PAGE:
Adoption & Effective Use

User Adoption: Lenin, Trotsky, or Stalin?

Last year, Mike Herrity posted about creating a revolution in user adoption, and asked which model works the best: Lenin, Trotsky, or Stalin. This was in the context of using SharePoint in an educational environment.

Basically, the three approaches are:
– Lenin – appeal the masses, that is, the students. But a strong leader is still required.
– Trotsky – work with the teaching staff.
– Stalin – force it on the people, and get rid of dissenters.

After outlining the three options, Mike concludes with this advice:

So which model do I think is the best for rolling out a learning environment that gains high user adoption? The Stalin model can have some success but it is rarely deep rooted and lacks dynamism. Resources will be uploaded because they have to be and students will use it when they are told to but the learning environment rarely becomes organic in these circumstances. The Trotsky model is perhaps the best intentioned but most prone to failure. Rarely is it possible to achieve anything significant in schools through one person. Whilst the advocate will work very hard to win hearts and minds teachers are busy people and they need time over inspiration! At times some successful roll outs develop from a hybrid of these two models. A charismatic champion inspires the staff and with the support of the Leadership Team in terms of time and priority a successful learning environment emerges.

From the experience of Twynham School I would however recommend following a Lenin based model to your learning environment roll out. If you can create a structured environment which engages students you will quickly win the majority of the battle. Allow them (and indeed encourage them) to lead the development through student voice but recognise that they will often need to be lead themselves in the early stages.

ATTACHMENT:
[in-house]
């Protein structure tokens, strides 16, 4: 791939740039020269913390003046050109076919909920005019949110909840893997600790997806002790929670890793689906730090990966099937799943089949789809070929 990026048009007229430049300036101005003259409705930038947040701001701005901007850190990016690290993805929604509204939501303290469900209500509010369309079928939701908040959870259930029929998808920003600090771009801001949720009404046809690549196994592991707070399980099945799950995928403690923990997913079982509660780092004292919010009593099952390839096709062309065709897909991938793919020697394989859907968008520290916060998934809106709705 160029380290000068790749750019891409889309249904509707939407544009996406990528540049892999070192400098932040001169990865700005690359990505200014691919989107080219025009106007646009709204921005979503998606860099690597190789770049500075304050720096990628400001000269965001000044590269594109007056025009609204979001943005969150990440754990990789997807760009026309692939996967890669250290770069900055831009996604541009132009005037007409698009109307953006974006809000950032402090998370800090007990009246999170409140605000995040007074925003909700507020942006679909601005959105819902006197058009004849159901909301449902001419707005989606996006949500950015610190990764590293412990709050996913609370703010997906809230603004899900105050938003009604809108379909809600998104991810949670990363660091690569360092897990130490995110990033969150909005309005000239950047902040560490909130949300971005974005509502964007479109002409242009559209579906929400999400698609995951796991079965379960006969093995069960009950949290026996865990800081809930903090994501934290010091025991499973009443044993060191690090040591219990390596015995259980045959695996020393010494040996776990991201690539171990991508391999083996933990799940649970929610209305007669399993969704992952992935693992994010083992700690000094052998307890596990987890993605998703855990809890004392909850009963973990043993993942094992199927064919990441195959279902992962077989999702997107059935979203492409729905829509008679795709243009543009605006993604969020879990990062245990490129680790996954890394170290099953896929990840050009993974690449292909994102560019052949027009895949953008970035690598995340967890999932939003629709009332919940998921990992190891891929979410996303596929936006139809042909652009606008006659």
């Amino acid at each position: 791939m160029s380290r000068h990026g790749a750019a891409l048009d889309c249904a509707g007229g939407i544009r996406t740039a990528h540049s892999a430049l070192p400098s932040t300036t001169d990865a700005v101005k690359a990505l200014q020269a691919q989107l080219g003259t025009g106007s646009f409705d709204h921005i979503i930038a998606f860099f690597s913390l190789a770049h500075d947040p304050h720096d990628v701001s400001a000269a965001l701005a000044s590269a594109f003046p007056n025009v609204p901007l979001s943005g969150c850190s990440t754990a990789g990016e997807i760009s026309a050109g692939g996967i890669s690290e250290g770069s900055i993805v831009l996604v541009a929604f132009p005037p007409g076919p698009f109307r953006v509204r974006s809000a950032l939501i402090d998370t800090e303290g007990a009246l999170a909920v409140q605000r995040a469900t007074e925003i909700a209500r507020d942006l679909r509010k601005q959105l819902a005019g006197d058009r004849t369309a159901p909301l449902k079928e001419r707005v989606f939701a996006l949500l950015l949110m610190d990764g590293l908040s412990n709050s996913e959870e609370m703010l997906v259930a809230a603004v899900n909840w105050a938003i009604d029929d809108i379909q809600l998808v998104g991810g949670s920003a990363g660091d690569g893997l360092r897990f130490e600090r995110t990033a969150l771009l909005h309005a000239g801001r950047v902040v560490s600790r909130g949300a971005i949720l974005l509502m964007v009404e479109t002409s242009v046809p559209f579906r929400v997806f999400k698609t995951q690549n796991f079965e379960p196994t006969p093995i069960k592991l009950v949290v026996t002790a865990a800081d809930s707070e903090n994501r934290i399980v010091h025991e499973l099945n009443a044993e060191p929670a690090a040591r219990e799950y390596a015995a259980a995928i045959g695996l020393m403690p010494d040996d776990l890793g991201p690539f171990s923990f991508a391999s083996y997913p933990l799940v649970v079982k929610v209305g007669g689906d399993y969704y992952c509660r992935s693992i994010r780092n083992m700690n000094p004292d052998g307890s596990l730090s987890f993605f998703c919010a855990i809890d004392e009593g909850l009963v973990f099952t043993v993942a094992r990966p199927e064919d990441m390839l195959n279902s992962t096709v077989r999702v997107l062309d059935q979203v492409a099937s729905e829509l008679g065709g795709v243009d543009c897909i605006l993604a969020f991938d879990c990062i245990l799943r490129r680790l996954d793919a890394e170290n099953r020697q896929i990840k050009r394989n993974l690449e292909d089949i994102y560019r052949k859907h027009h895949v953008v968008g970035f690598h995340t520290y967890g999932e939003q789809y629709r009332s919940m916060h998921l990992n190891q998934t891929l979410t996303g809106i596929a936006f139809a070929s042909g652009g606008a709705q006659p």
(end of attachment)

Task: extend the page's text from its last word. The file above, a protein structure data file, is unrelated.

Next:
Read the full article on Mike’s blog, that’s SharePoint in Education.

2 replies »

  1. Hi Michael – In your book User Adoption Strategies I found the graph called ‘Path to Sustained Adoption’ really interesting. In particular it made me think about when sticks and carrots are actually are a good answer to achieving user adoption.
    In some organisations, such as mine, some IT tools are changed (enhanced or replaced) quite frequently. That could mean that sticks and carrots are the best way to achieve adoption in the life time of the tool.
    Similarly, even if the tool will be in place for a long time, using sticks and carrots is could be a useful way to build habits and group norms in users. The habits and norms would stay in place even when the stick/carrot is no longer effective (ssuming that the tool does offer something useful).
    Or do you think that the stick and carrot approach fundamentally turns users off, and so destroys any chance of longer term adoption (much to your points about people like change, but disliking being forcibly changed).

  2. Hi Sam … great to hear from you. Cool to hear your other news, too 🙂
    You ask a good question, and I doubt there is a perfect answer. Given that you have a “captive audience,” go out and ask them! Or observe behaviour through traffic logs, discussions, calls to the help desk, and so on.
    And related to the above, why are the IT tools changed (enhanced / replaced) frequently? Is there a good business reason for doing so, or IT playing with and releasing “cool stuff” that actually the users don’t see the value for?